Fed and TWTR Overvaluation, Evidence of Looming Market Crash … The Federal Reserve Wednesday reassured investors that it will hold interest rates near zero for a "considerable time" after it ends the bond-buying program known as quantitative easing in October. In response, the Dow Jones Industrial Average (,DJI) closed at a new record high. Former Director of the Office of Management and Budget and author of the book, The Great Deformation, David Stockman, has significant concerns about that very policy. – Yahoo
Dominant Social Theme: Don't worry about the stock market. Relax … and enjoy.
Free-Market Analysis: It's hard to pick stocks these days because what's going on is so wrong. Surely a crash must be looming at any second.
And yet when Yahoo sat down with David Stockman for an interview, the questioner pointed out that since David Stockman had last warned people to leave the insanity of the modern stock market, stocks were up 28 percent!
Stockman answered that the market would eventually conform to his expectations and many people who stayed in were going to end up losing a great deal.
And yet that 28 percent lingered …
That's a lot of money to leave on the table – even if the percentage is manipulated by a few large stocks, etc.
… In an interview with Yahoo Finance, Stockman blamed Fed policy for creating that madness … "We have been shoving zero-cost money into the financial markets for 6-years running," he said. "That's the kerosene that drives speculative trading – the carry trades. That's what the gamblers use to fund their position as they move from one momentum play and trade to another."
And that, he says, is not sustainable. While Stockman believes tech stocks are especially overvalued, he warns that it's not just tech valuations that are inflated. "Everything's massively overvalued, and it's predicated on zero-cost overnight money that continues these carry trades; It can't continue." And he still believes, as he has for some time – so far, incorrectly – that there will be a day of reckoning.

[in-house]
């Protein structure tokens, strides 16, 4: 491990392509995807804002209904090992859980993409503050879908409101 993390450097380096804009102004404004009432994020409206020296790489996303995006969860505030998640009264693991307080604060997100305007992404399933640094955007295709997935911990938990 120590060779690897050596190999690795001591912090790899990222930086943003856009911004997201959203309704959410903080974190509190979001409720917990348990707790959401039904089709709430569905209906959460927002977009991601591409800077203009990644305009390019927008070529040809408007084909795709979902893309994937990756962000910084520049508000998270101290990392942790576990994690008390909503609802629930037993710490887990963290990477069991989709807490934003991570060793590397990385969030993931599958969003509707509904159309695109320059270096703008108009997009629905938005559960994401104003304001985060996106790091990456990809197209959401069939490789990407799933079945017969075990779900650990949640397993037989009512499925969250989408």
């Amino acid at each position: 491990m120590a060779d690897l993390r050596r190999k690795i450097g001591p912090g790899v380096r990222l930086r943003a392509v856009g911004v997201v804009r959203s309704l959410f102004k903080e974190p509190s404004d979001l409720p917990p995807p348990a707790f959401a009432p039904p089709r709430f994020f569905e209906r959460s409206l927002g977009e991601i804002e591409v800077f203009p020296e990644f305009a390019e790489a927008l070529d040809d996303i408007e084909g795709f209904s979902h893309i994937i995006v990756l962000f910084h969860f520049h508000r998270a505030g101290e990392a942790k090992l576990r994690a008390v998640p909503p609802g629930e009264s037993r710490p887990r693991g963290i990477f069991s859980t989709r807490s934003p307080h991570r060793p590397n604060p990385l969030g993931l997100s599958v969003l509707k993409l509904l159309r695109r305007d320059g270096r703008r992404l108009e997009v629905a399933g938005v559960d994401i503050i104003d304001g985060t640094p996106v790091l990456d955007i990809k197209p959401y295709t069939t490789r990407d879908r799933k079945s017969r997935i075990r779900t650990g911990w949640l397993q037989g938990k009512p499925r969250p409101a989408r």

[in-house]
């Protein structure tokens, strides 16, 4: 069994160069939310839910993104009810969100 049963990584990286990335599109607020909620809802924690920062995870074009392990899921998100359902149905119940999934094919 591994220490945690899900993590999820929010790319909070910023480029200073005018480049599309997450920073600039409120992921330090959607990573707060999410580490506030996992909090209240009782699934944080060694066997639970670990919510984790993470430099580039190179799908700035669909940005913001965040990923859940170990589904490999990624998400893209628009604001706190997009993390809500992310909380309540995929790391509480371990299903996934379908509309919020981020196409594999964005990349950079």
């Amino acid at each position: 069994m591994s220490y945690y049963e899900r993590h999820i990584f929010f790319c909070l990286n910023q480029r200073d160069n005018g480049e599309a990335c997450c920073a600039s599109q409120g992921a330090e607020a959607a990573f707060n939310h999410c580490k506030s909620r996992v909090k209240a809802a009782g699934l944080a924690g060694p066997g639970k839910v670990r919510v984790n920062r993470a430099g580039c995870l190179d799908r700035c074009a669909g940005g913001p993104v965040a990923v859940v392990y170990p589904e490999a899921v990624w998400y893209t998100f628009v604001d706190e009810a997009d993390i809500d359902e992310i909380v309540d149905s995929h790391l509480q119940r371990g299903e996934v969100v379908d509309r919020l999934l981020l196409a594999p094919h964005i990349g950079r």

"When the trades begin to unwind because the carry cost has to normalize, you're going to have a dramatic re-pricing dislocation in these financial markets." As Yahoo Finance's Lauren Lyster points out in the associated video, investors who heeded Stockman's advice last year would have missed out on a 28% run-up in stocks. But Stockman remains steadfast in his belief that the current Fed policy and the resultant market behavior cannot continue.
Stockman is correct; but there is a theoretical "reality" and then there is real life as it occurs in real time. Yes, stocks are absurdly puffed up via asset inflation, regulations that concentrate capital flow and even government policies that create plunge protection teams and actively encourage large central banks to intervene to stabilize the market with asset purchases. But that doesn't mean a collapse is imminent.
We understand what's wrong, but we also understand that the powerful upward bias of the marketplace can yield considerable profits to those who approach markets intelligently and keep in mind the balance between risk and reward.